Letters to Lovers


October 29, 19—

            I never understood how people in love could fall out, till I met you. I tried—four years in your attic room. Was it not worth it? You were so bitter and I was so hurt— I always wanted you to love me. Did you? I was a brush off; and I loved you endlessly, without hope. You called me stupid, blind, dumb. They watched us from the side, always the same question—“Why?”.

            You, so long, were my best and only. You had a choice, and I waited, waited while anticipation fell like so many leaves.

October 30, 19—

            “Punch me and I’ll beat you up.”—is that your motto? You break them to call it even. I take your sheet, you rip three of mine. I grab your shoelaces and you refuse words to me for a day. What does it give you? I remember wresting like children at night, writing letters by the red craft candle when your mother said “lights out.” I remember when Mark sent you home to spite me for standing up to him, in front of you. It had been the first wonderful day in a long string of aching months; and he sent you home.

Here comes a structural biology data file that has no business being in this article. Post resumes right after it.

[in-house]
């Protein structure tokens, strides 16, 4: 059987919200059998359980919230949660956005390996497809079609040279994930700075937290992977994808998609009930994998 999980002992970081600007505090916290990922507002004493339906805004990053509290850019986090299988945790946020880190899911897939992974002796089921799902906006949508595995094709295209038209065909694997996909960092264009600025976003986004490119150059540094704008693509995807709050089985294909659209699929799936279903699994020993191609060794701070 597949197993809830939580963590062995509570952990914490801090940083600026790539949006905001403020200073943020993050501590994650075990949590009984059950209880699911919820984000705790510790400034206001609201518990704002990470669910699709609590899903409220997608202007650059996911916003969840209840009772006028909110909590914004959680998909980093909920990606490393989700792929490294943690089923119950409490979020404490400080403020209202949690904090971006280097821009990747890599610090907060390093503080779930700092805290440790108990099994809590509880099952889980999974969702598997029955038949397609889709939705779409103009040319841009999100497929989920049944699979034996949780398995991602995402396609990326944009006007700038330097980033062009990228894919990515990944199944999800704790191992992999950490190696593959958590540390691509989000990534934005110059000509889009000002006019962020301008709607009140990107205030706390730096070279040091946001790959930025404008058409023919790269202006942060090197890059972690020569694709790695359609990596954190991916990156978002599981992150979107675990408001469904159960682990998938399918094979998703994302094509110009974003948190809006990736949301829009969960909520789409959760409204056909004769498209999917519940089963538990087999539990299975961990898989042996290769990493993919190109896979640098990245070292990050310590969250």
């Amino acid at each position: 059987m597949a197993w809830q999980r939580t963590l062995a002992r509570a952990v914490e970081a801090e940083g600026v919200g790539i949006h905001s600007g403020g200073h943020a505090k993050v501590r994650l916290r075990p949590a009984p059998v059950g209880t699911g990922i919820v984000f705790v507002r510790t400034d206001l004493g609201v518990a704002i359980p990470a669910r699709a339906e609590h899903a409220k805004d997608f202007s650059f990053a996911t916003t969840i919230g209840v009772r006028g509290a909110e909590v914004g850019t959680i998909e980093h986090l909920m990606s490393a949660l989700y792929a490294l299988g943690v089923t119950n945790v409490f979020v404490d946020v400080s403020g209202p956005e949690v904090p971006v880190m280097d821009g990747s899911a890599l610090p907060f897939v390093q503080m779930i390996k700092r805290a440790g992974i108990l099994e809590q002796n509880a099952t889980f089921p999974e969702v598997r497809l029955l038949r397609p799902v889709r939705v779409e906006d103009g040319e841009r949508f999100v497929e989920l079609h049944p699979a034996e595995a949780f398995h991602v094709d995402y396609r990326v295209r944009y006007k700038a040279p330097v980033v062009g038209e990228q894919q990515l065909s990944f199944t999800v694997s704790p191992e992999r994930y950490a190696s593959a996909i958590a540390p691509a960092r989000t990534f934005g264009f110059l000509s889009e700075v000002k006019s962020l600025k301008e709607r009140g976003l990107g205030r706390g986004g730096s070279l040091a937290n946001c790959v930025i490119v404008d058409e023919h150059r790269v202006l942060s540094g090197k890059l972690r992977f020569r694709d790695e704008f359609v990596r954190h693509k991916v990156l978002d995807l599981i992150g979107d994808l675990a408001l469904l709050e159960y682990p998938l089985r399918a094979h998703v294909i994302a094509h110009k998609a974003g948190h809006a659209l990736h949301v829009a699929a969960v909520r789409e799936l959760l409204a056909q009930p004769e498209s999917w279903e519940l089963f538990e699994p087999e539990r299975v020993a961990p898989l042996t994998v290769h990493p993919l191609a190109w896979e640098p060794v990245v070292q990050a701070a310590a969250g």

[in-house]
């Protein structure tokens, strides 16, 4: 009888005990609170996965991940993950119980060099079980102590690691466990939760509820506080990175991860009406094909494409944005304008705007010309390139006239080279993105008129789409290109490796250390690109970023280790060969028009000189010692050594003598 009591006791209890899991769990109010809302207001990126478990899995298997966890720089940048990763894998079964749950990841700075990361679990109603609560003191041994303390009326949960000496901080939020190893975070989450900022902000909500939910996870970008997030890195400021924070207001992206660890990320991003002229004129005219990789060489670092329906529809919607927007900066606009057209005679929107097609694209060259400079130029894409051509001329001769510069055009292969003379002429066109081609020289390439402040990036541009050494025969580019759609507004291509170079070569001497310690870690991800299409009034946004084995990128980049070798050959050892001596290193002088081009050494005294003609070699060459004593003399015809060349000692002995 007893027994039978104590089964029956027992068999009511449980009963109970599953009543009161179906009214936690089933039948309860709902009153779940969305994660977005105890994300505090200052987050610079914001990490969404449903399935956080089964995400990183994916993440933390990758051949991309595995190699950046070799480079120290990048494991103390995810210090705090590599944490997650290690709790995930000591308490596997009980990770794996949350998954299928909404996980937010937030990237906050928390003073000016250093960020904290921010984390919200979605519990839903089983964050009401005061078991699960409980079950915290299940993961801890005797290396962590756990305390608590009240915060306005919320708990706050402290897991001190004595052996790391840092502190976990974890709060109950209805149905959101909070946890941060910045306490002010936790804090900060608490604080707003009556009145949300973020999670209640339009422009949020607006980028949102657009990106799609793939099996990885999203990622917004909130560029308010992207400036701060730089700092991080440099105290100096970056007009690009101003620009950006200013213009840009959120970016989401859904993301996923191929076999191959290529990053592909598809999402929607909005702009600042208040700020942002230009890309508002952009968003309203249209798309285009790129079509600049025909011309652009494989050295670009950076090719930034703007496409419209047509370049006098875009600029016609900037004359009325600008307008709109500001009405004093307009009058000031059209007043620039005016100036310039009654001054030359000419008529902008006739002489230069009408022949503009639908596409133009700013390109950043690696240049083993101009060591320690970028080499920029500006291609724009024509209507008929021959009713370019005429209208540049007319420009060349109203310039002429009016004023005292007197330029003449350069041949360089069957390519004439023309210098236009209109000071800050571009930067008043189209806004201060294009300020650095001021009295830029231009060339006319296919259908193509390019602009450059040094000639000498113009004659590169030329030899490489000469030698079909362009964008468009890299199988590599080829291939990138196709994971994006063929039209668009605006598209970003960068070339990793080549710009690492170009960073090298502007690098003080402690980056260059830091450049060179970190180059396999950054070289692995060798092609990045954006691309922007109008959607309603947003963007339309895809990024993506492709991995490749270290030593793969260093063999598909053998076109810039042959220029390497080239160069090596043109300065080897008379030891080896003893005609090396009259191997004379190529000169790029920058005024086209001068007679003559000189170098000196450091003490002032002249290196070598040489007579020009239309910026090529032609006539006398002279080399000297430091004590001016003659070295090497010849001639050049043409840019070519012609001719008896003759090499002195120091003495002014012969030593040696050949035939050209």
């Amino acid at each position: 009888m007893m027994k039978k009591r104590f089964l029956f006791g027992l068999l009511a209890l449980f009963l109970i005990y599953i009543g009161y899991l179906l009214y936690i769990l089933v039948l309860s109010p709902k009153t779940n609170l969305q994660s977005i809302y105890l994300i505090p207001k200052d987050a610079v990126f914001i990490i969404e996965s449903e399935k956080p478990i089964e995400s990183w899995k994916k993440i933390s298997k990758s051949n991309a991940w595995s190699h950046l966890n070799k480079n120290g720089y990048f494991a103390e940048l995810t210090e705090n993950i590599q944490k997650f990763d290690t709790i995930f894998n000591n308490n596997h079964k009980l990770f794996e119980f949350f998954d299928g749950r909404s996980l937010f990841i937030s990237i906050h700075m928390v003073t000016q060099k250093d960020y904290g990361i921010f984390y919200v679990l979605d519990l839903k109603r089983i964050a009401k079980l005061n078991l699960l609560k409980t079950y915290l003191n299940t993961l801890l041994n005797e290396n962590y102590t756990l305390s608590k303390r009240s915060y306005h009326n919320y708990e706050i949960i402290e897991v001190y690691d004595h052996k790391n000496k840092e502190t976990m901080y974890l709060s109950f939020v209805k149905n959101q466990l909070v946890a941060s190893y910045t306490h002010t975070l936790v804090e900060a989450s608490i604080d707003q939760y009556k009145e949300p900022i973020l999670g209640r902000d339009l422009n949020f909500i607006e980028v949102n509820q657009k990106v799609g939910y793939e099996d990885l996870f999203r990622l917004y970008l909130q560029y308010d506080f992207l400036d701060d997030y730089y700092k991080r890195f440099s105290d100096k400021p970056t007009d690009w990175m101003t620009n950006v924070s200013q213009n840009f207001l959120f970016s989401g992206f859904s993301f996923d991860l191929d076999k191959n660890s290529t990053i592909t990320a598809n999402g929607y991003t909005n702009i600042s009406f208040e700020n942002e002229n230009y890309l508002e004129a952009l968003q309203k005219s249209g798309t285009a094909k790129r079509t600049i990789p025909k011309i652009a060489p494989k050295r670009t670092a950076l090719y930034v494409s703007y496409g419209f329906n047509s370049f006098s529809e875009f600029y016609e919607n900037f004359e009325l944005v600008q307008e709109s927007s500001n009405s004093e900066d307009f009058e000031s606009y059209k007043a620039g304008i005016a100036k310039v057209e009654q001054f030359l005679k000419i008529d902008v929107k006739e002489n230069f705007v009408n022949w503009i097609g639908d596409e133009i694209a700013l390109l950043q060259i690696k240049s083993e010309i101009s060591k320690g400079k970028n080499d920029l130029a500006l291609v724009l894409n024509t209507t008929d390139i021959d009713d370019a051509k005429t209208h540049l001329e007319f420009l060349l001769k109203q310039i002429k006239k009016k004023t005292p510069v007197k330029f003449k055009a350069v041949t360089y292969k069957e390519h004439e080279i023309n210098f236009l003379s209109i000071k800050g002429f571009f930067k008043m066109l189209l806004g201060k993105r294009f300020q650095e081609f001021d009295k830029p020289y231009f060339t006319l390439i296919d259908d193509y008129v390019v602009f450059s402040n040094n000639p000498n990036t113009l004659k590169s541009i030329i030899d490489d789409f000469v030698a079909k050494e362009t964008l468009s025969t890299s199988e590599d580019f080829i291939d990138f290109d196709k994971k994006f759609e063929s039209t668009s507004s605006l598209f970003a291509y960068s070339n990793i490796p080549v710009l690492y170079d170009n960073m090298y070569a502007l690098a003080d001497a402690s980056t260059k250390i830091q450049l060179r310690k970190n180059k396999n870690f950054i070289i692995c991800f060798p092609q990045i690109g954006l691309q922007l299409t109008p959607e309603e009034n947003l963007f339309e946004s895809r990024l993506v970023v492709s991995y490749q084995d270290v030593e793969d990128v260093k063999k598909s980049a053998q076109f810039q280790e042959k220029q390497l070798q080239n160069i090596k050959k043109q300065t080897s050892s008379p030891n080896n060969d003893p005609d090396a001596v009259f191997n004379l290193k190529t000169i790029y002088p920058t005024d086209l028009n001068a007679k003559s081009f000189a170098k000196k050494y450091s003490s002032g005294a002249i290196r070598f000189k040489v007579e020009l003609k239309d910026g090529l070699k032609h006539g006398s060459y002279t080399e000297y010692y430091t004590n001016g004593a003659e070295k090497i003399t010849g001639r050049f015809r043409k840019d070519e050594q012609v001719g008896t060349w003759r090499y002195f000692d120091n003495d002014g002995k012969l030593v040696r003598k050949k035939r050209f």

June 14, 19—

            I am still in love with you. I think I will always be. Tonight it is late and my heart is breaking. I am burning the incense I once used nightly in your house—that vast and empty, silent basement room. Is it still the green I left it? The smoke is drawing the ants from the walls of my house, the third since leaving you. At your home, I was beginning with Kate. Now I think I am ending again. I know I won’t find another soul-toucher like you for a long time. I miss you with the most inaudible ache of the human soul. It is like the wind that made the tides and rocked the sea, fell suddenly dead. Vanished, into the motionless ocean. Miles and miles of water are dead because of your waning love.